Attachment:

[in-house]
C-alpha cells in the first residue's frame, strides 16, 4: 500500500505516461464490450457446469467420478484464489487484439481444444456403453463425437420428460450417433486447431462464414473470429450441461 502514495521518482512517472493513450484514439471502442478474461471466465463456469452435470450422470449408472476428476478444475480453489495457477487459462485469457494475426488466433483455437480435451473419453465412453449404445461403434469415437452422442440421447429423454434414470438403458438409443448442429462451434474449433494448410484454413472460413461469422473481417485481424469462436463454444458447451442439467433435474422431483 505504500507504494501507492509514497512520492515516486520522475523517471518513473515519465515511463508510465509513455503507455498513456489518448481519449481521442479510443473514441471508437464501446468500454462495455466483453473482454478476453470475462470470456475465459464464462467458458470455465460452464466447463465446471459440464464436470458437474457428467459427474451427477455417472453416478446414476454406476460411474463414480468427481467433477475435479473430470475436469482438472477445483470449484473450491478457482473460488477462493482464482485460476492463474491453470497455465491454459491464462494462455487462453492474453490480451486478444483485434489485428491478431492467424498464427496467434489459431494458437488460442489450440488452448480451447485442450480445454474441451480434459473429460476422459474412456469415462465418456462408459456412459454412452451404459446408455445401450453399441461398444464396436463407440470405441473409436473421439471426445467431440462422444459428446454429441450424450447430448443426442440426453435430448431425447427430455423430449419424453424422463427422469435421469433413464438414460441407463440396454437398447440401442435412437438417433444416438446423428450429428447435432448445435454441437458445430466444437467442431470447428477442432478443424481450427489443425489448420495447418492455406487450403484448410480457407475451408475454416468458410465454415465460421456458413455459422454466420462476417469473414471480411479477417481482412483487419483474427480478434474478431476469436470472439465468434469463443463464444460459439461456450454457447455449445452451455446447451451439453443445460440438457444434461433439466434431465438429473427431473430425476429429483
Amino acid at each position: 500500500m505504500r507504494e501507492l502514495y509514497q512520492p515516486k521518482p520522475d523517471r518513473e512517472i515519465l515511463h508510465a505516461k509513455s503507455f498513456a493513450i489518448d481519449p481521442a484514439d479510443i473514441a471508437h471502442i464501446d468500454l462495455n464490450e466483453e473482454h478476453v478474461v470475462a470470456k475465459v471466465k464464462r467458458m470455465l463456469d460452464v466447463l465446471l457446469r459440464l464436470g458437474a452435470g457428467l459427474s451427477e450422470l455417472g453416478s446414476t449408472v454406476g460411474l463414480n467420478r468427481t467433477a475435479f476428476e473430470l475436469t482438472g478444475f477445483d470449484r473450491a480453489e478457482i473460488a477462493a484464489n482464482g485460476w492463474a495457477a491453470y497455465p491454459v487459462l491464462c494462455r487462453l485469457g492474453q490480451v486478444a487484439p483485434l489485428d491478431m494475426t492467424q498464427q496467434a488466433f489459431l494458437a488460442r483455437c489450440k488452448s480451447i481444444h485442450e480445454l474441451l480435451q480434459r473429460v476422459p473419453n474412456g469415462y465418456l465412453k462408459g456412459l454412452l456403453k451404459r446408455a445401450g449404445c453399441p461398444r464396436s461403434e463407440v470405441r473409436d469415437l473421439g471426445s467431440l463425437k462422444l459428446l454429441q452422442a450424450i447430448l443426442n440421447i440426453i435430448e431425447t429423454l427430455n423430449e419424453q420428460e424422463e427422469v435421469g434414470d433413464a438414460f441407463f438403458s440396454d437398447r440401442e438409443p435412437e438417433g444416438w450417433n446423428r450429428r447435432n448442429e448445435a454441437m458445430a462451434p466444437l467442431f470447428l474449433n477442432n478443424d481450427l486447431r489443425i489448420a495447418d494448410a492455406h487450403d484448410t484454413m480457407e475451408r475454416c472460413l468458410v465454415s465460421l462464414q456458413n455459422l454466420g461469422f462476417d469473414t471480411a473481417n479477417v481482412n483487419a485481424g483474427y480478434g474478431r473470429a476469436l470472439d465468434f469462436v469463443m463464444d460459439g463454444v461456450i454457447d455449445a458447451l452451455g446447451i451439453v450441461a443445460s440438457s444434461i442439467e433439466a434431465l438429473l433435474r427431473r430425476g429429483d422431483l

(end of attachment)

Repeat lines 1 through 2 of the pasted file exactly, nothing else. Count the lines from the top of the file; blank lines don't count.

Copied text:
[in-house]
C-alpha cells in the first residue's frame, strides 16, 4: 500500500505516461464490450457446469467420478484464489487484439481444444456403453463425437420428460450417433486447431462464414473470429450441461 502514495521518482512517472493513450484514439471502442478474461471466465463456469452435470450422470449408472476428476478444475480453489495457477487459462485469457494475426488466433483455437480435451473419453465412453449404445461403434469415437452422442440421447429423454434414470438403458438409443448442429462451434474449433494448410484454413472460413461469422473481417485481424469462436463454444458447451442439467433435474422431483 505504500507504494501507492509514497512520492515516486520522475523517471518513473515519465515511463508510465509513455503507455498513456489518448481519449481521442479510443473514441471508437464501446468500454462495455466483453473482454478476453470475462470470456475465459464464462467458458470455465460452464466447463465446471459440464464436470458437474457428467459427474451427477455417472453416478446414476454406476460411474463414480468427481467433477475435479473430470475436469482438472477445483470449484473450491478457482473460488477462493482464482485460476492463474491453470497455465491454459491464462494462455487462453492474453490480451486478444483485434489485428491478431492467424498464427496467434489459431494458437488460442489450440488452448480451447485442450480445454474441451480434459473429460476422459474412456469415462465418456462408459456412459454412452451404459446408455445401450453399441461398444464396436463407440470405441473409436473421439471426445467431440462422444459428446454429441450424450447430448443426442440426453435430448431425447427430455423430449419424453424422463427422469435421469433413464438414460441407463440396454437398447440401442435412437438417433444416438446423428450429428447435432448445435454441437458445430466444437467442431470447428477442432478443424481450427489443425489448420495447418492455406487450403484448410480457407475451408475454416468458410465454415465460421456458413455459422454466420462476417469473414471480411479477417481482412483487419483474427480478434474478431476469436470472439465468434469463443463464444460459439461456450454457447455449445452451455446447451451439453443445460440438457444434461433439466434431465438429473427431473430425476429429483